For all the fun the comedy world has had with “What Is Love,” Haddaway has never seemed to be in on the joke, or even acknowledge it exists. When asked in a 1998 interview by The A.V. Club if Haddaway had seen his movie, Kattan remarked, “I have no idea. We never even heard from him about using the song in the sketch. Not even a thank-you note.” This painted the singer as somewhat of a poor sport, although it’s hard to fault the man for seemingly avoiding discussion of his most popular work through the lens of a long-running gag he never asked for. On the rare occasions he has spoken to the media about the song itself, he’s taken its origins very seriously. “People always ask me about what I meant,” he wrote in a recent email to Flavorwire. “I meant that ‘what is love’ needs to be defined by everyone by his own definition. It’s unique and individual. For me, it has to do with trust, honesty, and dedication.” The song has never been laughter to Haddaway—far from it. It means something to him, and the more it takes on a mystical quality thanks to A Night At The Roxbury, the more he seems unwilling to acknowledge its humorous pop-culture status.
Now 50, Haddaway continues to put out new music, even though other artists keep revisiting his most famous track time and time again. “What Is Love” has been sampled, remixed, and covered many times since 1993, with notable recent entries including Eminem and Lil Wayne’s sample on “No Love” off Eminem’s Recovery in 2010 and Kiesza’s piano/synth cover in 2014. While the former cranks up the feeling of being snubbed to aggressive new heights, the latter strips Haddaway’s track down completely into a soft, vulnerable ballad highlighting the sadness of his lyrics. It’s easy to ride the poppy, feel-good wave the original song’s beats provide, but hiding in plain sight right next to it it is a painful experiential crisis. By essentially begging people to lose themselves in a blissful, so-very-’90s brand of eurodance while simultaneously lamenting over a love unrequited, “What Is Love” makes a case for itself as the ultimate happy sad song.
As the title itself is one of the most searched terms on Google, it’s not difficult to understand why the song strikes a chord. The tragic longing that Haddaway describes is downright universal. With that in mind, it’s a bizarre yet delicious fact that due to a set of arbitrary factors—Kattan and Ferrell’s buffoonery and Google’s algorithms for surfacing relevant content included—perhaps life’s most torturous and baffling question yields a cheesy ’90s club banger as the first result when entered into a search bar. Haddaway never could have imagined such a status for the song when he originally recorded it, but even shortly after its success he seemed aware that the popularity could pigeonhole him as an artist. “I avoid being conventional—I hate the thought of it,” he said in his 1994 LA Times interview. “Being typed as a dance-music artist is a death sentence.” And yet, despite insisting that people “wait until my next album. You’ll see a different side of me,” 1995’s The Drive was more of the same dance music, and anything else he tried was never even close to as popular as “What Is Love.”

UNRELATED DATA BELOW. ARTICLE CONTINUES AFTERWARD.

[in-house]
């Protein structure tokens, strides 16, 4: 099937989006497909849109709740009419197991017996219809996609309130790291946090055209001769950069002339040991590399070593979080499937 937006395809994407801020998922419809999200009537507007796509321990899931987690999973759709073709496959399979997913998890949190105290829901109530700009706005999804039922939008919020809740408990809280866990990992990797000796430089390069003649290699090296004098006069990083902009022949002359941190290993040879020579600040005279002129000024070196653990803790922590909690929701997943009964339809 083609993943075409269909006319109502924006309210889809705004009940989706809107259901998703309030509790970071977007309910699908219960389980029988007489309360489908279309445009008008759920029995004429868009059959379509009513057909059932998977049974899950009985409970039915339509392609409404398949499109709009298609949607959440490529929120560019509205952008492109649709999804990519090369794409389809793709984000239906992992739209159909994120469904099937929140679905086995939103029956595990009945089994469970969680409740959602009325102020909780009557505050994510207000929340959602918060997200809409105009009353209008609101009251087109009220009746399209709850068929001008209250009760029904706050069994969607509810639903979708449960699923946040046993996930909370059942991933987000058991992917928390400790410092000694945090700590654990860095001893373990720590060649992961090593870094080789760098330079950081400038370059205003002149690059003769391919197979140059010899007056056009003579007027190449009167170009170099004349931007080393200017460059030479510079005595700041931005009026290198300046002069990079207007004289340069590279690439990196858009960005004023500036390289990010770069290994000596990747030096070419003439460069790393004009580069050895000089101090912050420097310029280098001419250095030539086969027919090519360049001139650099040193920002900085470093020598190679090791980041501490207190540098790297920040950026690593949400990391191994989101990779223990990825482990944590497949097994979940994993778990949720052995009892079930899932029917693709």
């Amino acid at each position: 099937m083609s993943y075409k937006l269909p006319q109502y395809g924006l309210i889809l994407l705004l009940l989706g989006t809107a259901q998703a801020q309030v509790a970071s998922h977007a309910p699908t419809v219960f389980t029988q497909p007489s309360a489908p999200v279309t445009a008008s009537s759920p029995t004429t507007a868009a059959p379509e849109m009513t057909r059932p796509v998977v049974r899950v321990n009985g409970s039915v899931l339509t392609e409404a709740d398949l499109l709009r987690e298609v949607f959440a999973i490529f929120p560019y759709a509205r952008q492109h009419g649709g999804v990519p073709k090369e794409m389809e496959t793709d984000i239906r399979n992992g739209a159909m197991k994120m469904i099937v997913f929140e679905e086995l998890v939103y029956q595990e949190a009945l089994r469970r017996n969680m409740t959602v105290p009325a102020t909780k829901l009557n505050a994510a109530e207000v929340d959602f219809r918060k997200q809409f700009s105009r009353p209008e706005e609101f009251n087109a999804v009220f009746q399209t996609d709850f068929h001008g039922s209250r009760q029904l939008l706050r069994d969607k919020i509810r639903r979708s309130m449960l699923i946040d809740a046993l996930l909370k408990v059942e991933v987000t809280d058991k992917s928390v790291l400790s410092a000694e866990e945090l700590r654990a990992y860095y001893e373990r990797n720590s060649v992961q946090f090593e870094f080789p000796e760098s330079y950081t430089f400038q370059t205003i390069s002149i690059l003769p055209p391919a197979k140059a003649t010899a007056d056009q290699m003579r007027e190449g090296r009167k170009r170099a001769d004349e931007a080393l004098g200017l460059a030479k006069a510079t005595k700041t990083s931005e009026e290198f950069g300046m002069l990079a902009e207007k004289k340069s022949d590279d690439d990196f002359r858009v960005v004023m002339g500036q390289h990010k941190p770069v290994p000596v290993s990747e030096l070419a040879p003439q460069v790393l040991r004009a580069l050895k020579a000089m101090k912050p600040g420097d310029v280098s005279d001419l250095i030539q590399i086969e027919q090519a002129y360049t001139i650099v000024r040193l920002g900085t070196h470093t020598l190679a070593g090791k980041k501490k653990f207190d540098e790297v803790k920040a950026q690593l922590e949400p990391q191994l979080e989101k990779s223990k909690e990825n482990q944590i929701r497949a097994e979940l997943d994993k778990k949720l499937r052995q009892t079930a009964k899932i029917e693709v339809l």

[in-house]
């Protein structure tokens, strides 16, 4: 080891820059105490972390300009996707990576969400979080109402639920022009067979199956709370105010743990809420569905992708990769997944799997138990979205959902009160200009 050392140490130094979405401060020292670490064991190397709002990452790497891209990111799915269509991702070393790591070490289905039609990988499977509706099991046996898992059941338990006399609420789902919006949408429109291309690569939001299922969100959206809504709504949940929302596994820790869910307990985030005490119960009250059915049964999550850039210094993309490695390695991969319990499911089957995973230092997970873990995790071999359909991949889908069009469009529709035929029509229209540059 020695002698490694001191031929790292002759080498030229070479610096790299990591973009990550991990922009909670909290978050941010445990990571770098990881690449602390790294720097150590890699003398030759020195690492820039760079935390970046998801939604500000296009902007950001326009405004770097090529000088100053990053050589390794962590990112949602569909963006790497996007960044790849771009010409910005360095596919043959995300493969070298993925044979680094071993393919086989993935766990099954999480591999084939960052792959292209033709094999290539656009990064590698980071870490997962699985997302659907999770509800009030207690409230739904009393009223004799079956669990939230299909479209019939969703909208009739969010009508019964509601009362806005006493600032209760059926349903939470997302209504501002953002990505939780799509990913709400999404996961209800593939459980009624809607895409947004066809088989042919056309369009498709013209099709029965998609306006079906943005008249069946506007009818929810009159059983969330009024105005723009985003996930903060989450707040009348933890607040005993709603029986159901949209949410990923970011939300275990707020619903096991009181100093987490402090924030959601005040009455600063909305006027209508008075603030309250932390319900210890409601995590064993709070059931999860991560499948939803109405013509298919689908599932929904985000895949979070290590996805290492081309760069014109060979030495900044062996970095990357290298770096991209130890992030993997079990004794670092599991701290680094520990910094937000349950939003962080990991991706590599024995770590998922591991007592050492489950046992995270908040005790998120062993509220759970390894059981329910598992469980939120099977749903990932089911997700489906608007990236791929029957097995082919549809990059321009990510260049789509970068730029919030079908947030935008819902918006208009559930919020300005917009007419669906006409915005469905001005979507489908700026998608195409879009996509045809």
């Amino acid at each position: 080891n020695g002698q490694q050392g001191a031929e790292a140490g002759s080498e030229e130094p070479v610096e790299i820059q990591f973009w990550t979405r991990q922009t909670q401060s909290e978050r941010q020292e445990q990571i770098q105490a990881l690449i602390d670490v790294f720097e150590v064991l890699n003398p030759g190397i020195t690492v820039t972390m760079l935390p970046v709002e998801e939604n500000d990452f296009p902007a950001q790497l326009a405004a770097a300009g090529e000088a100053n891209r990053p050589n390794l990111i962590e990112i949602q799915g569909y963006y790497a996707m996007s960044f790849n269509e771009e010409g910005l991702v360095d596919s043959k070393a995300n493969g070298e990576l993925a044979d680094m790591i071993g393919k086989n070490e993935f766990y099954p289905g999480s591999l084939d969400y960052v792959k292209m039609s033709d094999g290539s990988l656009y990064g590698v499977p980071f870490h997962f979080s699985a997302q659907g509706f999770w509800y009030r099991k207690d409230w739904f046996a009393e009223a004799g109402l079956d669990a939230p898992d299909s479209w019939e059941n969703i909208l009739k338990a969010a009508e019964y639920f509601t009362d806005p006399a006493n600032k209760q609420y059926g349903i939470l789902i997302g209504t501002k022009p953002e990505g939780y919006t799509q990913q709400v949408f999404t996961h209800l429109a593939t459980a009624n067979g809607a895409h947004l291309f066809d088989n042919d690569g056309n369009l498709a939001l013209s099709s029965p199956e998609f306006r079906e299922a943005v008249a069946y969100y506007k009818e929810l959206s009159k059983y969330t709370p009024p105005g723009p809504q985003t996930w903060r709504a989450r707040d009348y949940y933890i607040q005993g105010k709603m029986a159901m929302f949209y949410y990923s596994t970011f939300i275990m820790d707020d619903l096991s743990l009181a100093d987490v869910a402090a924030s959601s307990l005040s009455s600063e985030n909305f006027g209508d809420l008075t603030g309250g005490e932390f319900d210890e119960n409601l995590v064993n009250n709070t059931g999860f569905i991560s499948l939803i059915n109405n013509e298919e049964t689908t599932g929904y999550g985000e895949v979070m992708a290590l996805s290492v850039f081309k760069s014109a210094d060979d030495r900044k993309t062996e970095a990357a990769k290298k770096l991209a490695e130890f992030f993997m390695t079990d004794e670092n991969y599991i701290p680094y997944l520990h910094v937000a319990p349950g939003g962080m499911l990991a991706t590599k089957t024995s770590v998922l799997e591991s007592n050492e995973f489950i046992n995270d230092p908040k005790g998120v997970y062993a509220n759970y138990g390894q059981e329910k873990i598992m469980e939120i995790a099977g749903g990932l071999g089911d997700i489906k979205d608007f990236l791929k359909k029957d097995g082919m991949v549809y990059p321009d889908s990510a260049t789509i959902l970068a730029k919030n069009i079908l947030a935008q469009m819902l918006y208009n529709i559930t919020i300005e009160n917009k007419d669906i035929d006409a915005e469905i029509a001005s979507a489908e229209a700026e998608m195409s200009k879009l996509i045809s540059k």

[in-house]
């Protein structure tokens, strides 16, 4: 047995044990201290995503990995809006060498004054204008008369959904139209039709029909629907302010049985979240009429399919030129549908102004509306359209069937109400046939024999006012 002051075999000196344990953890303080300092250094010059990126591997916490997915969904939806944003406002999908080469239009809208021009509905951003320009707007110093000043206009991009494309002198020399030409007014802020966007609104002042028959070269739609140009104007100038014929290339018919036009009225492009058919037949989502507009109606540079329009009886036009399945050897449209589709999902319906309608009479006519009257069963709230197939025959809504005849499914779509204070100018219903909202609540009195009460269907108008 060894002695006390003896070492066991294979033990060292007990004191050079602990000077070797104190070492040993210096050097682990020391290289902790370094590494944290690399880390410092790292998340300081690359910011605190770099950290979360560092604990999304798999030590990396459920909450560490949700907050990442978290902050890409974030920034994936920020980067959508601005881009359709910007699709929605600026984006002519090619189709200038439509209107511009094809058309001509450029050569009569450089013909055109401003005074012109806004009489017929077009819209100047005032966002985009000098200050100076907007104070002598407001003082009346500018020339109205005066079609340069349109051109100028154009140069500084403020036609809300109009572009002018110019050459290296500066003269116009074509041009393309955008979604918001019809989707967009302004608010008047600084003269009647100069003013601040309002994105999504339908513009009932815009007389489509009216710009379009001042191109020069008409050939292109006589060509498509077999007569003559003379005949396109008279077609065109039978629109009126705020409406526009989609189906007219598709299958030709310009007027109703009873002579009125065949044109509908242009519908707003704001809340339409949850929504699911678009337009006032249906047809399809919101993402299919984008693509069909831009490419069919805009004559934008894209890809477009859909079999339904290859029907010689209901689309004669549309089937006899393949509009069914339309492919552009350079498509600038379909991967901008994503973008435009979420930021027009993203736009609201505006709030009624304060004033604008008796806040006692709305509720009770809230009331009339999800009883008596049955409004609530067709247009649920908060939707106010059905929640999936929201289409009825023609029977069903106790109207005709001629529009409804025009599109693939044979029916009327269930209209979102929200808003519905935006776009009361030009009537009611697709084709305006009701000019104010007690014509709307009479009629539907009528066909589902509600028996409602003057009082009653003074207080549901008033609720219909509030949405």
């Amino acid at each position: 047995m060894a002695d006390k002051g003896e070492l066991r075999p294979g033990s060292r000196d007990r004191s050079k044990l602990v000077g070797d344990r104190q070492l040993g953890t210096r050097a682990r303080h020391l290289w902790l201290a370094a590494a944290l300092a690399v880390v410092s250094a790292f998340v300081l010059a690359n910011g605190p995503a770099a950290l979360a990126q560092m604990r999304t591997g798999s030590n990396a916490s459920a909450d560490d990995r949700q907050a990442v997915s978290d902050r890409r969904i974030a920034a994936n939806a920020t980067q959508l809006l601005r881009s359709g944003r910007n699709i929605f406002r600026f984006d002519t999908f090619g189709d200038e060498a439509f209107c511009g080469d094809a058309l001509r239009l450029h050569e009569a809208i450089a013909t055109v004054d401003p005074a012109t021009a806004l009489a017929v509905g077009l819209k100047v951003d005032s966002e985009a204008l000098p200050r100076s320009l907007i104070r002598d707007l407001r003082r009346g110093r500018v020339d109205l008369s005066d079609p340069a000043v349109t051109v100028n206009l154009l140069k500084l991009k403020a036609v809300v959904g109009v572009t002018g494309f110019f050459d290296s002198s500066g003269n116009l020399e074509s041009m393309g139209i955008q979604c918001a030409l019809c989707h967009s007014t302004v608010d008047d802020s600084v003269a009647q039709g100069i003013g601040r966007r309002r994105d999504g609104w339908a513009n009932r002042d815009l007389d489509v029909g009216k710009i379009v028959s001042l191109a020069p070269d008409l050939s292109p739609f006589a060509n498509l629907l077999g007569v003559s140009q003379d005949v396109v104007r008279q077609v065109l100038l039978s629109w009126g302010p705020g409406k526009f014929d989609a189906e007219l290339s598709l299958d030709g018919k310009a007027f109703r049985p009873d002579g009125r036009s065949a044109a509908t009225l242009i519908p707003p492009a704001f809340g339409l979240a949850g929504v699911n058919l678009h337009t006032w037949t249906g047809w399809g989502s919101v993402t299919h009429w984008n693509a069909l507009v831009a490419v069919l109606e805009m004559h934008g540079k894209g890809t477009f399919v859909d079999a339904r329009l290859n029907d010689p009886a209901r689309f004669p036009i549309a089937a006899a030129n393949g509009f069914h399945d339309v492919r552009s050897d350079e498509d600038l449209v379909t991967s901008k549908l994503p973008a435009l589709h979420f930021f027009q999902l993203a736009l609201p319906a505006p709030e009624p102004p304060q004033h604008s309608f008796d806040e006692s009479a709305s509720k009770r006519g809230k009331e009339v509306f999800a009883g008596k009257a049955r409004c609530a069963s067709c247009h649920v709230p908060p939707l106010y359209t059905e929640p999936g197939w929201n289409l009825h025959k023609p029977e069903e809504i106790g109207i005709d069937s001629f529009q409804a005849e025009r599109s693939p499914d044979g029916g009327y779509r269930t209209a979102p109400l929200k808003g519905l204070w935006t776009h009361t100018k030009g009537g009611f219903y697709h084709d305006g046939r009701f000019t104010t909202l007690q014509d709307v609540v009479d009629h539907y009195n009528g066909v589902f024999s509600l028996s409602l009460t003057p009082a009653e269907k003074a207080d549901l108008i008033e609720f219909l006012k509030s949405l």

If it seems outrageous that a Trinidadian dude who lived in Washington, D.C. as a teenager and then moved to Germany to churn out Europop hits for ever-diminishing returns would be the poster boy for a key component of the human condition, well, to put it simply, why not him? It may actually make perfect sense that such a citizen of the world and perceived one-hit wonder would sincerely capture the existential angst of an ever-pressing question. SNL was quick to approach “What Is Love” from the energy of its sound and tack physical humor onto it, but Haddaway has never displayed anything other than an inside-out view of the song. He set out with pure intentions to discuss what love really is, letting the popular style of music in that particular time and place inform how people would digest the conversation.
That the song continues to hold a lofty status today, whether boosted by laughs or not, speaks to the genuine nature of its singer. “It was already in my head a long time,” he told Flavorwire. “From the lyrics and the quest from people to look for it. Once I heard the music [Halligan and Torello’s beats], it was clear to me that this would go on for a long time.” Haddaway served up his emotions on a platter when he recorded “What Is Love.” Many years later, they’re still keeping us satiated and hungry at the same time.